The maximum carbon stock was present in Quercus leucotrichophora forest soils. The higher percent of soil organic carbon in Quercus leucotrichophora forest may be due to dense canopy and higher input of litter which results in maximum storage of carbon stock. In Quercus leucotrichophora forest sites dense vegetation led to higher accumulation of soil organic carbon as compared to coniferous sites. The higher accumulation of soil organic carbon found in maquis vegetation, as opposed to coniferous forest, has been reported by [31]. In Pinus roxburghii forest, the lower amount of organic carbon might be due to wider spacing between trees, resulting in lower litter input and less accumulation, in turn yielding less storage of carbon stock in these forest soils. The study of [32] indicated a positive influence of residue application on soil carbon content. The added litter [33] and the proliferated root system [34] of the growing plants probably influenced the carbon storage in the soil, suggesting a positive correlation of SOC with the quantity of litter fall [35]. The study [36] suggested that coarse and fine woody debris are substantial forest ecosystem carbon stock. The production and decay rate of forest woody detritus depends partially on climatic conditions. The results of this study indicated that highest carbon stock founding region with cool summer, while lower carbon in arid desert/steppes or temperate humid regions.

In Quercus leucotrichophora forest soils (Table 3), the maximum and minimum values of carbon stock was 185.6 t C ha-1 (site-I) and 160.8 t C ha-1 (site-III) respectively. The trend was similar for the Pinus roxburghii forest soils (Table 4), where the highest and lowest values of carbon stock was 141.6 t C ha-1 (site-I) and 124.8 t C ha-1 (site-III). A study of [37] recorded the following levels of organic carbon stored in some Indian soils: 41.2 t C ha-1, 120.4 t C ha-1, 13.2 t C ha-1, and 18 t C ha-1 in the Red soil, Laterite soil, Saline soil and Black soil respectively; all these measurements were lower than in the present study. Another study showed [3] the national average content of soil organic carbon was 182.94 t C ha-1. The total amount of soil organic carbon stored in Quercus leucotrichophora forest soils is almost similar to the national average and expresses the excellent ability of these forests to stock and sequester organic carbon. However, the total amount of organic carbon stored in Pinus roxburghii forest soils was lower than the national average.

A study carried of grassland in two different sites i.e., Mehrstedt and Kaltenborn, where SOC stocks at the clay rich Mehrstedt site were almost twice as high as at the sandy Kaltenborn site [38]. The clay soil texture was contained on average 123 t C ha-1 for 0–60 cm depth. A compilation of 121 soil profiles of temperate grasslands, mainly from North America from several databases, resulted in a mean carbon stock of 91 t C ha-1 for 0–60 cm depth [39]. However, the range of carbon stocks in temperate grasslands may be between 30 and 80 t C ha-1 [40]. Soil organic matter (SOM) is a major component of global carbon cycle [41], increases with precipitation and decreases with temperature [4244]. SOM content were also reported in the top 0–50 cm soil layer is positively correlated with the precipitation/temperature ratio in the Pampa and Chaco soils in Argentina [45].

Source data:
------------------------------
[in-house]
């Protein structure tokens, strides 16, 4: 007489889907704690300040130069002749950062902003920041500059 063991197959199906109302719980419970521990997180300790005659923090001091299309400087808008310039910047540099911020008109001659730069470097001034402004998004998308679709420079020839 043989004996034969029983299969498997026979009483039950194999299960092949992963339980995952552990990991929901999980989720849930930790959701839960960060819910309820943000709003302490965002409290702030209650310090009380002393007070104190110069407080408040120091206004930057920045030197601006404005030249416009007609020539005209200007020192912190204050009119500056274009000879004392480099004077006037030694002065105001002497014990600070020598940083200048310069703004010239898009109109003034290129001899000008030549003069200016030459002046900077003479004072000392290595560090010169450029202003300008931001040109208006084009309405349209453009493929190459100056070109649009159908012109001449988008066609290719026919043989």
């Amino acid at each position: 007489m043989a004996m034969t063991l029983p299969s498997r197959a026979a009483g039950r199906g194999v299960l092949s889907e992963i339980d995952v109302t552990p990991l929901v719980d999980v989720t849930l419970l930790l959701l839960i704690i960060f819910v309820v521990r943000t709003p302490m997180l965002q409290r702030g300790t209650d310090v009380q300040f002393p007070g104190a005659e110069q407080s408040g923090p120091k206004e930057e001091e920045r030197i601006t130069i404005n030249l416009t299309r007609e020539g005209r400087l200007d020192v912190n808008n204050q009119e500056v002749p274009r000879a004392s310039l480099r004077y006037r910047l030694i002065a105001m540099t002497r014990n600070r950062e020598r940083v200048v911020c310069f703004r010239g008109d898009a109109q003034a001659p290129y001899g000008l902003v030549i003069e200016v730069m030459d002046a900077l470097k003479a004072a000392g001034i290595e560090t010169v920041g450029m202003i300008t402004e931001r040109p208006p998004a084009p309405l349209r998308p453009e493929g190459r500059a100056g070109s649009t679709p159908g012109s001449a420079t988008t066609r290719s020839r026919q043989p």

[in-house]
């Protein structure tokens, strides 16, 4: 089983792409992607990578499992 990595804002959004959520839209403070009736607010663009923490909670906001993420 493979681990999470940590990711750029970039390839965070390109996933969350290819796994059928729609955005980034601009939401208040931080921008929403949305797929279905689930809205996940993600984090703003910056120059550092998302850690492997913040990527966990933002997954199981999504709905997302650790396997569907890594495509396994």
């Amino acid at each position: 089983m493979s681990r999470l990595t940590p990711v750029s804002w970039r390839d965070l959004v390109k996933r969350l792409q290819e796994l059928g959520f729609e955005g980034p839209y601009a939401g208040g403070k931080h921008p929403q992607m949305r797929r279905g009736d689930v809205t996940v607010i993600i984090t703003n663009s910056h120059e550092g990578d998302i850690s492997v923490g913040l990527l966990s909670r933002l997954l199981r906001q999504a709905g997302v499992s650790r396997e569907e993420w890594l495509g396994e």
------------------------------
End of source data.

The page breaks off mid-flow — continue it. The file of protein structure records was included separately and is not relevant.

While comparing the soil organic carbon stock values of different sites with each other in both forests, the carbon stock tended to decrease with increasing altitudes. A soil carbon study in Kathmandu valley of Nepal in Pinus roxburghii forest along altitudinal gradient at an elevation ranging between 1, 200 to 2,200 reported that the higher altitude soil was found to be much more depleted of C than the lower altitude soil [46]. The decreasing trend of C might be attributed to the lower mineralization rate and net nitrification rate at the higher altitude. A study carried out [47] in Himalayan forests indicates a characteristic decline in total tree density and basal area was apparent with increasing altitude. In the present study, a characteristic decline in vegetation was observed across altitudinal strata and among sites. The decrease in species richness in high elevation strata could be due to eco-physiological constraints, low temperature and productivity [48]. Altitude had a significant effect on species richness, which declines with even a 100 m increase in altitude. Species composition too is significantly affected by altitude [49]. Altitude is often employed to study the effects of climatic variables on SOM dynamics [50, 44]. Temperature decreased and precipitation increased with increasing altitude. The changes in climate along altitudinal gradients influence the composition and productivity of vegetation and, consequently, affect the quantity and turnover of SOM [50, 51]. Altitude also influences SOM by controlling soil water balance, soil erosion and geologic deposition processes [52]. The advantages of altitudinal gradients in forest soil for testing the effects of environmental variables on SOM dynamics is emphasized [50]. The relationship between SOM and altitude has also been investigated and positive correlations were reported [53, 54]. A study of wetland, the balance between carbon input (organic matter production) and output (decomposition, methanogenisis, etc.) and the resulting storage of carbon depend on topography and the geological position of wetland; the hydrological regime; the type of plant present; the temperature and moisture of the soil; pH and the morphology [55]. There is a strong relation between climate and soil carbon pools where organic carbon content decreases with increasing temperatures, because decomposition rates doubles with every 10°C increase in temperature [41].